Life slows right down on Loutro. You leave your watches and phone in your hotel room (the WiFi signal isn’t very good anyway) so that you can just enjoy being in the moment. You’ll measure time instead by the ferries stopping off to take hikers to and from the Samaria Gorge, one of the deepest and longest gorges in Europe, or by the time it takes for you to swim from one side of the bay to the other.
You can spend a couple of hours sitting with a book under one of the blue and white striped beach umbrellas, making piles of pebbles on the beach and swimming in the clearest water you’ve ever seen. You can hire boats to explore hidden coves and beaches along the coast.
We hired kayaks for an hour every day and paddled around the bay until we felt confident enough to explore further along the coast. We were aware of nothing but the massive rocks of the coastline, the vast sea all around us and the rhythm of the sound of our oars splashing in and out of the water.
At night, when the lights from the tavernas began to reflect on the sea, we’d go for a cocktail in one of the bars overlooking the harbour. Our barman would create a different exotic-looking mocktail for Harry every evening. We’d then find a table in a taverna right beside the water and feast on freshly caught seafood, Greek salad, stuffed vine leaves and tomatoes. The meal would end with a carafe and a shot glass of raki. Raki is the clear spirit distilled from the skins and stems left over after the grapes have been pressed. It tastes like fire water so I could only ever manage a couple of sips.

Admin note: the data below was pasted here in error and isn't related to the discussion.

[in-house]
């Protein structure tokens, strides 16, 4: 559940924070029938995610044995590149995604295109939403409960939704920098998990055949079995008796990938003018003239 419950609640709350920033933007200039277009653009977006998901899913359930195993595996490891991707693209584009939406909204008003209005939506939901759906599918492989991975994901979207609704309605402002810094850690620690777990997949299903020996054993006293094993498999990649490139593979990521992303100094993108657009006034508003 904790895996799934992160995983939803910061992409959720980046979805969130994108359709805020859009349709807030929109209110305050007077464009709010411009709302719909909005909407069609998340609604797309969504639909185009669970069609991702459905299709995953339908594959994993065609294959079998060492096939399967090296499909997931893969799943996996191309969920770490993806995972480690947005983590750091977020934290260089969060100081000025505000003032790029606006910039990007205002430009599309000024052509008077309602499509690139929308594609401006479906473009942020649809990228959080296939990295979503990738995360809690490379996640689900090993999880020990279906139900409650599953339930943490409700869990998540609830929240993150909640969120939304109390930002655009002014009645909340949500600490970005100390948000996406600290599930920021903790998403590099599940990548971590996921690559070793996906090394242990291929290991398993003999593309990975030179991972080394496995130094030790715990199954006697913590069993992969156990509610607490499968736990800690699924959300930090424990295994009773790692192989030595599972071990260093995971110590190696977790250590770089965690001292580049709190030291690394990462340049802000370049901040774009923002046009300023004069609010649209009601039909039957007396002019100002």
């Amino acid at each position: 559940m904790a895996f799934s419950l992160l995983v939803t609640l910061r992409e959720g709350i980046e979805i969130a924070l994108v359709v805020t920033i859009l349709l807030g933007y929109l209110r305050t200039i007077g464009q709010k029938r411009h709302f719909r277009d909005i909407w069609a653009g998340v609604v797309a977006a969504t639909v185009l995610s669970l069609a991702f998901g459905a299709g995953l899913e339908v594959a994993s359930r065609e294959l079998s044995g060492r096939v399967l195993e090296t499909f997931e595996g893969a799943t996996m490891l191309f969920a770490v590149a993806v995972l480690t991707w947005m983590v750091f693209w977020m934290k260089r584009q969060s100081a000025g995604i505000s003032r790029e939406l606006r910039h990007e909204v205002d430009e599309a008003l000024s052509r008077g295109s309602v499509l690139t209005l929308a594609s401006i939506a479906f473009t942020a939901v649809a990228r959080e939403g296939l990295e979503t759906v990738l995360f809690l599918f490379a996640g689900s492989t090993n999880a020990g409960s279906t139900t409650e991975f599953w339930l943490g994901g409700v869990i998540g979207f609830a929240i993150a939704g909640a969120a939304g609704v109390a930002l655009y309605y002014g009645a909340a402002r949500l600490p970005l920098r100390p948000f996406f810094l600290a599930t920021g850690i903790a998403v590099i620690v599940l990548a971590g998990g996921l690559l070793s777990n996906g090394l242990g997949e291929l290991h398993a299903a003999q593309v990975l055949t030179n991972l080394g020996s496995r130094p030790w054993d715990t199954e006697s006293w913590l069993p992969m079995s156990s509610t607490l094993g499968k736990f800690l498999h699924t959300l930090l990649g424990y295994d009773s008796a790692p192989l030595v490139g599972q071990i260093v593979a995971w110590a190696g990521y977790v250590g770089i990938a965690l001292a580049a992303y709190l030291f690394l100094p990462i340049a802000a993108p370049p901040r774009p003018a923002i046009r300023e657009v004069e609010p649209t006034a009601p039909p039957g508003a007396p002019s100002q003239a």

Our waiter most nights was an elderly man with a grey beard and twinkly blue eyes, who’d convince us to try the special dish of the day. We’d see him in the daytime washing down his fishing boat in the harbour or going for a quick dip in the sea.
One day, we followed the path out of the village and climbed the steep mule tracks which zigzag up the mountain to the ruins of the Venetian tower and Byzantine church. After exploring the ruins in the heat of the day we sat in the shade of the olive trees and listened to the sound of the bells hanging around the necks of the grazing goats. The area around here is perfect for hiking whether you just want to go for an hour or for a whole day. There are some wonderful views over the bay from the top of the mountain.
After four days it was time to leave. We got the early morning ferry back to Hora Sfakion and watched Loutro disappear around the corner. It felt as if we were leaving a little piece of paradise behind us.
How to get there
It is easiest to reach Loutro from Chania rather than Heraklion airport. Buses travel from Chania bus station to Hora Sfakion a couple of times a day. The journey is about two hours. Ferries travel from Hora Sfakion to Loutro several times a day.
Where to stay
There are several simple guest houses and hotels on Loutro. We stayed at Hotel Porto Loutro, right on the beach. Rooms are simple, but clean, with balconies looking over the sea. A delicious breakfast (toast, muffins, home-made jams and freshly squeezed orange juice) is served on the patio. Double rooms cost from €75.
For more information We booked our hotel through the excellent Crete Travel. They were really helpful answering all my questions about getting to Loutro from the other side of the island, sending me copies of bus and ferry timetables. I’d really recommend using them if you’re thinking of travelling anywhere in Crete.
Source : Suitcases & Sandcastles Blog